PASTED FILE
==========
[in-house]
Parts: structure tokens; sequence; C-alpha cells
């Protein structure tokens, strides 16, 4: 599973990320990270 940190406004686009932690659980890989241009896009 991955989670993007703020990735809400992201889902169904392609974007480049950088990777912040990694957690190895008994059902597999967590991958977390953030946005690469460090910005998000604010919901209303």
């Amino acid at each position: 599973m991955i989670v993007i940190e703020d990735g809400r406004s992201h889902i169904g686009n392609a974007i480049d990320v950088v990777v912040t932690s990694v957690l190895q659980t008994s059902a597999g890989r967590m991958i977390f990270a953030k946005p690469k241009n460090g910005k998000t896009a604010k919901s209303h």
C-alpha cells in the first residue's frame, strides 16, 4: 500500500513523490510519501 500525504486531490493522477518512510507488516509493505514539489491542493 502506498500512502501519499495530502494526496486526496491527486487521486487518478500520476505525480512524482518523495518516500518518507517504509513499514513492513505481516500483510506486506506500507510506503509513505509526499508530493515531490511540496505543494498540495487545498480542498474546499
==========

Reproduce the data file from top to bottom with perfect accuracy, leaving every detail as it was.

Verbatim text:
[in-house]
Parts: structure tokens; sequence; C-alpha cells
């Protein structure tokens, strides 16, 4: 599973990320990270 940190406004686009932690659980890989241009896009 991955989670993007703020990735809400992201889902169904392609974007480049950088990777912040990694957690190895008994059902597999967590991958977390953030946005690469460090910005998000604010919901209303």
């Amino acid at each position: 599973m991955i989670v993007i940190e703020d990735g809400r406004s992201h889902i169904g686009n392609a974007i480049d990320v950088v990777v912040t932690s990694v957690l190895q659980t008994s059902a597999g890989r967590m991958i977390f990270a953030k946005p690469k241009n460090g910005k998000t896009a604010k919901s209303h």
C-alpha cells in the first residue's frame, strides 16, 4: 500500500513523490510519501 500525504486531490493522477518512510507488516509493505514539489491542493 502506498500512502501519499495530502494526496486526496491527486487521486487518478500520476505525480512524482518523495518516500518518507517504509513499514513492513505481516500483510506486506506500507510506503509513505509526499508530493515531490511540496505543494498540495487545498480542498474546499